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Prevention of Late Onset Sepsis and Central-line Associated Blood Stream Infection in Preterm Infants

Sinha, Ajay K. MB BS, FRCPCH, MD; Murthy, Vadivelam MB BS, DCH, MRCPCH; Nath, Puneet MB BS, DCH, MRCPCH; Morris, Joan K. PhD; Millar, Mike MB ChB, MA, MD, PhD, FRCPath

The Pediatric Infectious Disease Journal: April 2016 - Volume 35 - Issue 4 - p 401–406
doi: 10.1097/INF.0000000000001019
Original Studies

Aim: Late onset sepsis (LOS) and central-line associated blood stream infection (CLA-BSI) contribute toward the mortality and morbidity in prematurely born infants. The aim of this study is to investigate the effects of hospital-wide and unit-based interventions on LOS and CLA-BSI in infants born at <32 weeks gestation.

Methods: Intensive care, high dependency days and catheter days were obtained from the unit database and blood culture results from a microbiology laboratory database. Poisson regression was used to evaluate the effects of interventions on LOS and CLA-BSI.

Results: Quarterly rates of LOS reduced from 26.1 to 2.9 per 1000 intensive care, high dependency days and CLA-BSI from 31.6 to 4.3 per 1000 catheter days between 2007 and 2012. Appointment of a hospital specialist vascular device nurse, a change in the mode of administration of vancomycin, standardization of the hospital skin and hub disinfection policy and the introduction of a venous infusion phlebitis scoring system were associated with a reduction of LOS to 55% (95% confidence interval: 40–74%) and CLA-BSI 45% (95% confidence interval: 33–61%) of pre-intervention levels. The standardization of the neonatal unit policy for skin disinfection and a move to a new building were associated with reductions of LOS to 64% (47–87%) and 54% (34–88%), respectively, and aseptic no touch technique for infusion access with CLA-BSI to 53% (37–75%) of pre-intervention levels.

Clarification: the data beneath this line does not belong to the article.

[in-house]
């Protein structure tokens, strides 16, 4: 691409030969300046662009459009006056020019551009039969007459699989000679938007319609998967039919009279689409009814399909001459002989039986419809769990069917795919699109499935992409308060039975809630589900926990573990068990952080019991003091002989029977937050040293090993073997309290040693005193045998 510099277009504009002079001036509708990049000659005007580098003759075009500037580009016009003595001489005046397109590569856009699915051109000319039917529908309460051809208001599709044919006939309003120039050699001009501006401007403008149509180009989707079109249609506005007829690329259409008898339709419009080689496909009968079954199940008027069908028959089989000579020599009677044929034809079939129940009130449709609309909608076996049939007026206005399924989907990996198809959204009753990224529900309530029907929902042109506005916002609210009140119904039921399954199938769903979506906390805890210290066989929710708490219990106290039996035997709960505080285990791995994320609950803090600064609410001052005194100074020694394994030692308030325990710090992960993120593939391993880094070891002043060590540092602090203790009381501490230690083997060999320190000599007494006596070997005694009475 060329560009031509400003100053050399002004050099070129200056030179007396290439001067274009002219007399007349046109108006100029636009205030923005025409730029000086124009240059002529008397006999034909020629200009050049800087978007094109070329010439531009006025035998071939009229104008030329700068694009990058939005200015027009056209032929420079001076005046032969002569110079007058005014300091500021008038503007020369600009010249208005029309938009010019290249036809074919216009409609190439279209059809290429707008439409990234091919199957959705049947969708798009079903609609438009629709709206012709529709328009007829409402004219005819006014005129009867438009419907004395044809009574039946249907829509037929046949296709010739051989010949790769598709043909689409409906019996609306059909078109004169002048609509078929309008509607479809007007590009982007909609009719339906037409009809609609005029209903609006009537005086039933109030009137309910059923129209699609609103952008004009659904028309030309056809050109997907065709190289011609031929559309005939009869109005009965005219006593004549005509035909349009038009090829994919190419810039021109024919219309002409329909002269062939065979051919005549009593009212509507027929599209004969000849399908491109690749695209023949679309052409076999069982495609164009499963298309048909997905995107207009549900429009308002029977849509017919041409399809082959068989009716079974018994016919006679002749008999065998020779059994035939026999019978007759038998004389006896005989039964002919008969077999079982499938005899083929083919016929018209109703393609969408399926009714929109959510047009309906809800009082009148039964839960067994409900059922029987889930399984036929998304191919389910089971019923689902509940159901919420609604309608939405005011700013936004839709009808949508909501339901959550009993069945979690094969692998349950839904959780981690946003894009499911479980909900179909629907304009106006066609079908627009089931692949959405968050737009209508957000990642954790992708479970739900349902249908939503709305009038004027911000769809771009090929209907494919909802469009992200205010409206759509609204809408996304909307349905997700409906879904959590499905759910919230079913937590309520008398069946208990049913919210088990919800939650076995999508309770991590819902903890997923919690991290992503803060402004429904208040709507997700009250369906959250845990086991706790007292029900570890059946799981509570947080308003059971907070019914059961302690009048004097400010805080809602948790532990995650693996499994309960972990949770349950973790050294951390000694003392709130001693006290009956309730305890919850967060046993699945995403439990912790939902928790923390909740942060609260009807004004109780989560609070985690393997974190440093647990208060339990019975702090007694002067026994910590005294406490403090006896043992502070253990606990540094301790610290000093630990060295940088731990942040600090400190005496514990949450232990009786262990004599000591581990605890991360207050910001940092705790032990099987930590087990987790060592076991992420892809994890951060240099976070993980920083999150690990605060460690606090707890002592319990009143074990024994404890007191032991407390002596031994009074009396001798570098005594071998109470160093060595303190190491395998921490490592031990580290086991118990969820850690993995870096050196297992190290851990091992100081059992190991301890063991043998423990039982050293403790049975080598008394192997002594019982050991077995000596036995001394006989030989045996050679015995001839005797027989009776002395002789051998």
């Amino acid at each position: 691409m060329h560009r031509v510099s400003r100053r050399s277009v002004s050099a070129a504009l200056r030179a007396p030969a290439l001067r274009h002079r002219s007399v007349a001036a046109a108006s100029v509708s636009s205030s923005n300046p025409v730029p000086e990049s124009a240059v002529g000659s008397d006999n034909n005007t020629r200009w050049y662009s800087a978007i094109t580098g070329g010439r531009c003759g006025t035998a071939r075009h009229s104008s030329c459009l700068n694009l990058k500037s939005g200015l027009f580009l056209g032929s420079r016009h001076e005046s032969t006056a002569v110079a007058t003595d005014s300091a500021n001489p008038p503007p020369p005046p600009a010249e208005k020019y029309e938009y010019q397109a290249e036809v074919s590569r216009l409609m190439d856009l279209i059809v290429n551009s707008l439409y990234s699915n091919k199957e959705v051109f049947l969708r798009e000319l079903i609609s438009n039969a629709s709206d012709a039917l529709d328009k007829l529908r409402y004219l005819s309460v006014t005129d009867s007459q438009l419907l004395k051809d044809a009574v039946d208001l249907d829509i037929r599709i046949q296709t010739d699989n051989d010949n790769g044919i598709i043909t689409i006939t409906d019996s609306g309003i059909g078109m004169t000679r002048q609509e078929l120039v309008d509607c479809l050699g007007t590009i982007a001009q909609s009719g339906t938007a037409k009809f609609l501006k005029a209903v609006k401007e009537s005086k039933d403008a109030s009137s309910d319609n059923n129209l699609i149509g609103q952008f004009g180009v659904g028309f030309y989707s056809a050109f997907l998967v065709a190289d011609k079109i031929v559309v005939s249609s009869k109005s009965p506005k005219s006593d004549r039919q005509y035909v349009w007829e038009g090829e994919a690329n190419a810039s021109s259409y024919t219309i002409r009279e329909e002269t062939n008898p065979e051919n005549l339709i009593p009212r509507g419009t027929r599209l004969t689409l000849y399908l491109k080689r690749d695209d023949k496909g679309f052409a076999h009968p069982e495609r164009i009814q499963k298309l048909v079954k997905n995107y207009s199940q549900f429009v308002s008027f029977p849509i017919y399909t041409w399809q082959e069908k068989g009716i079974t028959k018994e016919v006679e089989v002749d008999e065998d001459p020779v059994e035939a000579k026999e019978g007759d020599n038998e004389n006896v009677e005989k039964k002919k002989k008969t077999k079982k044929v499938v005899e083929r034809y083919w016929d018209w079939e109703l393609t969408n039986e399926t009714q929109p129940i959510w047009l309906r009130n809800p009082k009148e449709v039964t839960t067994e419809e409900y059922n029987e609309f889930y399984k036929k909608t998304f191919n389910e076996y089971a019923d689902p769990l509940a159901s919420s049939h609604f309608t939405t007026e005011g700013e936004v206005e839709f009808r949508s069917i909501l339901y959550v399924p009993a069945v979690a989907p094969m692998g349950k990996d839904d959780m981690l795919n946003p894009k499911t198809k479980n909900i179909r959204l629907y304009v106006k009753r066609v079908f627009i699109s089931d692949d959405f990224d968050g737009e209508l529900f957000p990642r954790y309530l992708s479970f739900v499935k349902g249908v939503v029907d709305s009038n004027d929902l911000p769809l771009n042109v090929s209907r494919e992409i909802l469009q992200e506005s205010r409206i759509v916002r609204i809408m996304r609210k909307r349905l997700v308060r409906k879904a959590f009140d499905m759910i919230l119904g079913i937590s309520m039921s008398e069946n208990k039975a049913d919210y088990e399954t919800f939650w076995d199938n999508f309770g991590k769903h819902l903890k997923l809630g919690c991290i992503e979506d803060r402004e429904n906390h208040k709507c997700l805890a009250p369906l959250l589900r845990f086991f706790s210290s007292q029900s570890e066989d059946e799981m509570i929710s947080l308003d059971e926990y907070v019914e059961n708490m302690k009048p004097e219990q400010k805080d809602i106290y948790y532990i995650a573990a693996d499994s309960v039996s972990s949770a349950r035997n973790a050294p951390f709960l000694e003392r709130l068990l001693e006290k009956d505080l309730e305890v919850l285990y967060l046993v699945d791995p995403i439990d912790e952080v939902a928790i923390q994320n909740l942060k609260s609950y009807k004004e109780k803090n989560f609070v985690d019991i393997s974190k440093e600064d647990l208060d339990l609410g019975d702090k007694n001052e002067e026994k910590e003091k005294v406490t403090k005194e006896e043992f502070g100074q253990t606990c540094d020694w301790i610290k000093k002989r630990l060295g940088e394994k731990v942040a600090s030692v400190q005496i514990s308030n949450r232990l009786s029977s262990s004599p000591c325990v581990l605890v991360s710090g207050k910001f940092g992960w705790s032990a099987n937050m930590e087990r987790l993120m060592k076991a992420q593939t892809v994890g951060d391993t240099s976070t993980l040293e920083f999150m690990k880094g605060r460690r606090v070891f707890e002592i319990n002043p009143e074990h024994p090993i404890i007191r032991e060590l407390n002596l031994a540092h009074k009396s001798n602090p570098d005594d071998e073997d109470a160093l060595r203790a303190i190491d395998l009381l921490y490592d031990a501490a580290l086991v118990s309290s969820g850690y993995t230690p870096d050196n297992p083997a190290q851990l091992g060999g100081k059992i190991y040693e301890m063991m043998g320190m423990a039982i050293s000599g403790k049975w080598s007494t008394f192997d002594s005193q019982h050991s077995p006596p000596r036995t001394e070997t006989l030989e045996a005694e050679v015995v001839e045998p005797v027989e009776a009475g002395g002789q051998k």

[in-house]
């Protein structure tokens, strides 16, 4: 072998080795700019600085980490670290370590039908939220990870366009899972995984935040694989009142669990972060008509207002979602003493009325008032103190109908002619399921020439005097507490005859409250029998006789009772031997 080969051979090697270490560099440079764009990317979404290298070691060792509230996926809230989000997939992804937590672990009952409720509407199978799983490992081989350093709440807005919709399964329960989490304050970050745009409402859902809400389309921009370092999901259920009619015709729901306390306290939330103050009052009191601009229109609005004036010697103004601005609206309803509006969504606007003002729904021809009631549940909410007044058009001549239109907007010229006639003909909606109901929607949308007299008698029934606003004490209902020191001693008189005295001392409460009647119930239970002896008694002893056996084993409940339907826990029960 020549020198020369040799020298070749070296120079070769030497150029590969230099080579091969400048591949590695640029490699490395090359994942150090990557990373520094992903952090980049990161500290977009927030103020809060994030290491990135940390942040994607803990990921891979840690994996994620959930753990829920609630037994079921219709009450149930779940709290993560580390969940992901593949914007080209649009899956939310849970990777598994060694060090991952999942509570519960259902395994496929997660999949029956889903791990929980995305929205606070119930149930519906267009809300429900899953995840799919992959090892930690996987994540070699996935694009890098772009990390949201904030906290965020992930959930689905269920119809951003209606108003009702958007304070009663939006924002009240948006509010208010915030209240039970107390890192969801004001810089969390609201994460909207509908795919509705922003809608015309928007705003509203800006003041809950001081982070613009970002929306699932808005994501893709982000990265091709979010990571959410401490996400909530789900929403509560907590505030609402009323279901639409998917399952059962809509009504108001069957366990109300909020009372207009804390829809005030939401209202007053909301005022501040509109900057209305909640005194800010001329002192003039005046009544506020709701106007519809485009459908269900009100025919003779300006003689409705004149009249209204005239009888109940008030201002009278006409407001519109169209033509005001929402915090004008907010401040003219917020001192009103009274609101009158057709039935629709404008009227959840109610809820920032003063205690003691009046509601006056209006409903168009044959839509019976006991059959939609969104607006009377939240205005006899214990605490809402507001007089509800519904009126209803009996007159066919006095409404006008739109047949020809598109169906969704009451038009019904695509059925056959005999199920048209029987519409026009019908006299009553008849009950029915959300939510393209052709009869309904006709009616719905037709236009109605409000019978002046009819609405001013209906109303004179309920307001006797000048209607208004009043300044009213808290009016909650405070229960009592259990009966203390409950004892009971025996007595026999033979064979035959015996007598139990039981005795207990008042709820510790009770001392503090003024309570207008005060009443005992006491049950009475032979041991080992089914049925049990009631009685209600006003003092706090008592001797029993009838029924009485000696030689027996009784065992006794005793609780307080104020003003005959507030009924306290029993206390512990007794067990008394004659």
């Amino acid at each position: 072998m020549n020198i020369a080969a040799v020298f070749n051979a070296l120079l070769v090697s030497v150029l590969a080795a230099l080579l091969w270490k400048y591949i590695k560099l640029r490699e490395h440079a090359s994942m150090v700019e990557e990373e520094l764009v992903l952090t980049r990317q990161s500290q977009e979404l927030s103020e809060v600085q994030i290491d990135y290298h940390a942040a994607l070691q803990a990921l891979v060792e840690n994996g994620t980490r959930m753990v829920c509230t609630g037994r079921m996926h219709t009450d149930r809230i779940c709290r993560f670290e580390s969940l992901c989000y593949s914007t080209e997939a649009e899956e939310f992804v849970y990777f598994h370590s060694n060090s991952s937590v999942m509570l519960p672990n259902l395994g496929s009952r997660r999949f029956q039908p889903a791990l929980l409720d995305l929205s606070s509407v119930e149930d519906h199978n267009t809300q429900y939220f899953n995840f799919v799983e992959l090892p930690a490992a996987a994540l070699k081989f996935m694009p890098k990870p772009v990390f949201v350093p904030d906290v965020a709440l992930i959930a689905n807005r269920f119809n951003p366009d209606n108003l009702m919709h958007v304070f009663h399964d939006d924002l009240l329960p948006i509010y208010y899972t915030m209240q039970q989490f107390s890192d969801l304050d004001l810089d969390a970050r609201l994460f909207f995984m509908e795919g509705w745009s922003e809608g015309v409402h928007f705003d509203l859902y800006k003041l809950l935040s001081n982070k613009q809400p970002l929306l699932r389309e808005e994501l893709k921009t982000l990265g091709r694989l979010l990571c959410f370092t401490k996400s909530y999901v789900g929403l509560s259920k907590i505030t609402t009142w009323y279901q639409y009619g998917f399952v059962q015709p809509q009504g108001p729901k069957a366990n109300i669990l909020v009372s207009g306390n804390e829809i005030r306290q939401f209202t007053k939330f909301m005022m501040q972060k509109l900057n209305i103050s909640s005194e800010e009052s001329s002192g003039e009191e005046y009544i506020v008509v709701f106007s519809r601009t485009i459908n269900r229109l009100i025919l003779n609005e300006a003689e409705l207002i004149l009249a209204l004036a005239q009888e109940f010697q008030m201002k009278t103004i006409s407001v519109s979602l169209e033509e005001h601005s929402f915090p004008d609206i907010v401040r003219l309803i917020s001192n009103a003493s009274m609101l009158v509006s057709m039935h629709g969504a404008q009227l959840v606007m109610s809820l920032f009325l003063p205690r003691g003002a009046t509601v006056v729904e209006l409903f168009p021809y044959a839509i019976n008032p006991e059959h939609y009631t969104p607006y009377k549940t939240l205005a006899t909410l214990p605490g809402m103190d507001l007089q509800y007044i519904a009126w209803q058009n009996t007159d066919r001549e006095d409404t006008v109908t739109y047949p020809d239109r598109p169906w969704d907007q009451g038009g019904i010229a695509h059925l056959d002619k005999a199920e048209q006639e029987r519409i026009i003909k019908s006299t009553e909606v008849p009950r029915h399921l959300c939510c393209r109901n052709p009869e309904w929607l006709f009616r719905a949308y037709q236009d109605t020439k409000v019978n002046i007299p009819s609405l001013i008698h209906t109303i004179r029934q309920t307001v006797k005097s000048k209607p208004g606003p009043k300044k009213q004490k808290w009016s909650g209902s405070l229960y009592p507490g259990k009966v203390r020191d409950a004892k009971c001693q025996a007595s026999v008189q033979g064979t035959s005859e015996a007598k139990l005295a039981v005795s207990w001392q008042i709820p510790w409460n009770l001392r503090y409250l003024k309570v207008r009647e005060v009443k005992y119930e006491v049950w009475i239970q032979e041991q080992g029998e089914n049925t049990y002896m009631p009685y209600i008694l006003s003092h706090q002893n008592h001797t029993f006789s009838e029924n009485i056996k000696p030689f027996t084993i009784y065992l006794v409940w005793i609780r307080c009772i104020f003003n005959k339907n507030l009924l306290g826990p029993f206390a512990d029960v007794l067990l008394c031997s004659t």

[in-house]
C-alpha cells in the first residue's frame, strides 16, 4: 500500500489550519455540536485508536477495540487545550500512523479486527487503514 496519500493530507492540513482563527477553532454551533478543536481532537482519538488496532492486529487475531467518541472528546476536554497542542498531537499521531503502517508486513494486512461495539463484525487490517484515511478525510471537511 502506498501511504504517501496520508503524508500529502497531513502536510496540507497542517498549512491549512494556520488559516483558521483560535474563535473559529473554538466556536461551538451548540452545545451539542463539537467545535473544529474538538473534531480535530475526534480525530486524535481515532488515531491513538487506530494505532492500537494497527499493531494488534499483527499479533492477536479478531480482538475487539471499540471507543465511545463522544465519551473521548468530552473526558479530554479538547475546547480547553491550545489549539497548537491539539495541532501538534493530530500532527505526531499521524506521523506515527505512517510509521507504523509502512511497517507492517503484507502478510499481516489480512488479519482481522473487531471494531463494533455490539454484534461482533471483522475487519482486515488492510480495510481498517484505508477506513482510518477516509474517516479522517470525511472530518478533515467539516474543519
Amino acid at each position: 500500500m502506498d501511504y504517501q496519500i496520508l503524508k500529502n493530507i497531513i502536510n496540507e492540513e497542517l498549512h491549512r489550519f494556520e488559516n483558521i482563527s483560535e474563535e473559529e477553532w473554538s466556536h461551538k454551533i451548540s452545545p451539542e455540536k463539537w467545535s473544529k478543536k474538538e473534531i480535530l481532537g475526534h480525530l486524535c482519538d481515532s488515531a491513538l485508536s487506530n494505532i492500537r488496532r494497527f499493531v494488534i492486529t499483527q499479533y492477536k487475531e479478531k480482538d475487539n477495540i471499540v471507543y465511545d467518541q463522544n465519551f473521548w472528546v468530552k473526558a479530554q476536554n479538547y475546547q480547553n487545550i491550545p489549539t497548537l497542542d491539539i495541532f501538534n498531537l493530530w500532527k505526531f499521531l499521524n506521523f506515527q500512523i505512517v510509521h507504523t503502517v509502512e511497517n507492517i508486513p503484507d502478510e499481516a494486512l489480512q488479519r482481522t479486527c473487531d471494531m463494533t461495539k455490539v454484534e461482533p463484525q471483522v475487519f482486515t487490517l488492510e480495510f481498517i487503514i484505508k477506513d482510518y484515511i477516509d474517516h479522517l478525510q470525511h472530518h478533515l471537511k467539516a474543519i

Conclusion: A multifaceted approach involving changes in antimicrobial and skin disinfection policy, training for aseptic no touch technique and surveillance resulted in sustained reduction in LOS and CLA-BSI rates.

From the *Neonatal Medicine, Barts Health NHS Trust, London, United Kingdom; Centre for Paediatrics, Blizard Institute, Barts and the London School of Medicine and Dentistry, Centre for Environmental and Preventive Medicine, Wolfson Institute of Preventive Medicine, Barts and the London School of Medicine and Dentistry, London, United Kingdom; and §Department of Microbiology, Barts Health NHS Trust, London, United Kingdom.

Accepted for publication October 6, 2015.

The authors have no funding or conflicts of interest to disclose.

Address for correspondence: Ajay K. Sinha, MB BS, FRCPCH, MD, Neonatal Unit, Ward 8D, Royal London Trust, Whitechapel, London E1 1BB, United Kingdom. E-mail:

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